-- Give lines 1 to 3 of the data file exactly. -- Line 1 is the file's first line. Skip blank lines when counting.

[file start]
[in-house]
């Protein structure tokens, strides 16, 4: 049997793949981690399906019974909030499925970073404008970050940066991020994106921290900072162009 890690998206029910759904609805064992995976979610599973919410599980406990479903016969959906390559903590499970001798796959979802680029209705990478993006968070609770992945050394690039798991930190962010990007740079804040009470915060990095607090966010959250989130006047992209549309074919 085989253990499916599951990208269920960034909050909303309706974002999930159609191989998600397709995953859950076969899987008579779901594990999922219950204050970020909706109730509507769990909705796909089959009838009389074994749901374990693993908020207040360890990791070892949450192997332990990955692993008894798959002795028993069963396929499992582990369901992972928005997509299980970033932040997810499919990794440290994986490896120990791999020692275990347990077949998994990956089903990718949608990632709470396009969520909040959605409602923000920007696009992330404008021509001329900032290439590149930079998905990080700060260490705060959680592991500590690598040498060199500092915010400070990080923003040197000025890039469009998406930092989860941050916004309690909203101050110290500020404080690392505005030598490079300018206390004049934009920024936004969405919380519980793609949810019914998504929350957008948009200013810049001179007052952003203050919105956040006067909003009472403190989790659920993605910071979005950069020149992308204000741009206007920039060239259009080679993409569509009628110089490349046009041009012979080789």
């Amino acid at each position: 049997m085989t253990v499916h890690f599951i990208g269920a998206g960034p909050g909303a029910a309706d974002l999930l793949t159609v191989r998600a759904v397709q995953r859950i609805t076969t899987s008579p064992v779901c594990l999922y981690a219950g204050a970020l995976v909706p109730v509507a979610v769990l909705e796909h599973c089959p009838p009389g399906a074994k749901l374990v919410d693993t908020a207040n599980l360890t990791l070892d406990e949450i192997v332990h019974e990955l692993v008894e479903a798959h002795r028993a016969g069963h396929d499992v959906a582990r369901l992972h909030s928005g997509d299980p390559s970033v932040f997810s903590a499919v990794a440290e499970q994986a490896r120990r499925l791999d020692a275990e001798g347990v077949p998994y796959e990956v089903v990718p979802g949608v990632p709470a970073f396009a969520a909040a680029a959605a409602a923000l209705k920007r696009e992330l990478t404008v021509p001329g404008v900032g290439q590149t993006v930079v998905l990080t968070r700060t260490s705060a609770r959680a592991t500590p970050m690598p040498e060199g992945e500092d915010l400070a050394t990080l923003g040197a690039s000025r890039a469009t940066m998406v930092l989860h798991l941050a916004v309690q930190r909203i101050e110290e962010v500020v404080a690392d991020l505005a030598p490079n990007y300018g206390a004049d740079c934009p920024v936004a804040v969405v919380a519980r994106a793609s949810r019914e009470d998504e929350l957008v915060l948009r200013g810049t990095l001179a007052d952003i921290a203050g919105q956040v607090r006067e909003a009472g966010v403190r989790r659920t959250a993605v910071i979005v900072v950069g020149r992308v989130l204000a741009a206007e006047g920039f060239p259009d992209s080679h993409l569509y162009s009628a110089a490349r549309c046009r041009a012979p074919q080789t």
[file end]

[in-house]
């Protein structure tokens, strides 16, 4: 049997793949981690399906019974909030499925970073404008970050940066991020994106921290900072162009 890690998206029910759904609805064992995976979610599973919410599980406990479903016969959906390559903590499970001798796959979802680029209705990478993006968070609770992945050394690039798991930190962010990007740079804040009470915060990095607090966010959250989130006047992209549309074919 085989253990499916599951990208269920960034909050909303309706974002999930159609191989998600397709995953859950076969899987008579779901594990999922219950204050970020909706109730509507769990909705796909089959009838009389074994749901374990693993908020207040360890990791070892949450192997332990990955692993008894798959002795028993069963396929499992582990369901992972928005997509299980970033932040997810499919990794440290994986490896120990791999020692275990347990077949998994990956089903990718949608990632709470396009969520909040959605409602923000920007696009992330404008021509001329900032290439590149930079998905990080700060260490705060959680592991500590690598040498060199500092915010400070990080923003040197000025890039469009998406930092989860941050916004309690909203101050110290500020404080690392505005030598490079300018206390004049934009920024936004969405919380519980793609949810019914998504929350957008948009200013810049001179007052952003203050919105956040006067909003009472403190989790659920993605910071979005950069020149992308204000741009206007920039060239259009080679993409569509009628110089490349046009041009012979080789």
């Amino acid at each position: 049997m085989t253990v499916h890690f599951i990208g269920a998206g960034p909050g909303a029910a309706d974002l999930l793949t159609v191989r998600a759904v397709q995953r859950i609805t076969t899987s008579p064992v779901c594990l999922y981690a219950g204050a970020l995976v909706p109730v509507a979610v769990l909705e796909h599973c089959p009838p009389g399906a074994k749901l374990v919410d693993t908020a207040n599980l360890t990791l070892d406990e949450i192997v332990h019974e990955l692993v008894e479903a798959h002795r028993a016969g069963h396929d499992v959906a582990r369901l992972h909030s928005g997509d299980p390559s970033v932040f997810s903590a499919v990794a440290e499970q994986a490896r120990r499925l791999d020692a275990e001798g347990v077949p998994y796959e990956v089903v990718p979802g949608v990632p709470a970073f396009a969520a909040a680029a959605a409602a923000l209705k920007r696009e992330l990478t404008v021509p001329g404008v900032g290439q590149t993006v930079v998905l990080t968070r700060t260490s705060a609770r959680a592991t500590p970050m690598p040498e060199g992945e500092d915010l400070a050394t990080l923003g040197a690039s000025r890039a469009t940066m998406v930092l989860h798991l941050a916004v309690q930190r909203i101050e110290e962010v500020v404080a690392d991020l505005a030598p490079n990007y300018g206390a004049d740079c934009p920024v936004a804040v969405v919380a519980r994106a793609s949810r019914e009470d998504e929350l957008v915060l948009r200013g810049t990095l001179a007052d952003i921290a203050g919105q956040v607090r006067e909003a009472g966010v403190r989790r659920t959250a993605v910071i979005v900072v950069g020149r992308v989130l204000a741009a206007e006047g920039f060239p259009d992209s080679h993409l569509y162009s009628a110089a490349r549309c046009r041009a012979p074919q080789t």